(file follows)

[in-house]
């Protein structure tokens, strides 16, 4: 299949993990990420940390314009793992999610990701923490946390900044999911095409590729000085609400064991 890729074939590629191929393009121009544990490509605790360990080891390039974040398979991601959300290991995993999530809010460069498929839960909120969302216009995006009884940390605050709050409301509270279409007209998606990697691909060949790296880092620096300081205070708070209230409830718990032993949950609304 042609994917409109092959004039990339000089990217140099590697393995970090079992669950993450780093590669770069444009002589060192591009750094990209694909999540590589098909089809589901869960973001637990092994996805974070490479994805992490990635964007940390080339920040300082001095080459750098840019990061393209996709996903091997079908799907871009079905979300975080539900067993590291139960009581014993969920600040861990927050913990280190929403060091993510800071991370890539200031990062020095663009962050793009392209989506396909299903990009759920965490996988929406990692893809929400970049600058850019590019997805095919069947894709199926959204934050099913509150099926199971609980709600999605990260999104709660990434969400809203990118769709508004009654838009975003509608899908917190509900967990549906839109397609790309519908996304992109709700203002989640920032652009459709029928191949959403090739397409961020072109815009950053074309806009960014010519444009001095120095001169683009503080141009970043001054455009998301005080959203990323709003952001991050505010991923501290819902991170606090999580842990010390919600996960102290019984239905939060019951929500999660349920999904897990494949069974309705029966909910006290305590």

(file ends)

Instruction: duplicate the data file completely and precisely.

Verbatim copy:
[in-house]
């Protein structure tokens, strides 16, 4: 299949993990990420940390314009793992999610990701923490946390900044999911095409590729000085609400064991 890729074939590629191929393009121009544990490509605790360990080891390039974040398979991601959300290991995993999530809010460069498929839960909120969302216009995006009884940390605050709050409301509270279409007209998606990697691909060949790296880092620096300081205070708070209230409830718990032993949950609304 042609994917409109092959004039990339000089990217140099590697393995970090079992669950993450780093590669770069444009002589060192591009750094990209694909999540590589098909089809589901869960973001637990092994996805974070490479994805992490990635964007940390080339920040300082001095080459750098840019990061393209996709996903091997079908799907871009079905979300975080539900067993590291139960009581014993969920600040861990927050913990280190929403060091993510800071991370890539200031990062020095663009962050793009392209989506396909299903990009759920965490996988929406990692893809929400970049600058850019590019997805095919069947894709199926959204934050099913509150099926199971609980709600999605990260999104709660990434969400809203990118769709508004009654838009975003509608899908917190509900967990549906839109397609790309519908996304992109709700203002989640920032652009459709029928191949959403090739397409961020072109815009950053074309806009960014010519444009001095120095001169683009503080141009970043001054455009998301005080959203990323709003952001991050505010991923501290819902991170606090999580842990010390919600996960102290019984239905939060019951929500999660349920999904897990494949069974309705029966909910006290305590």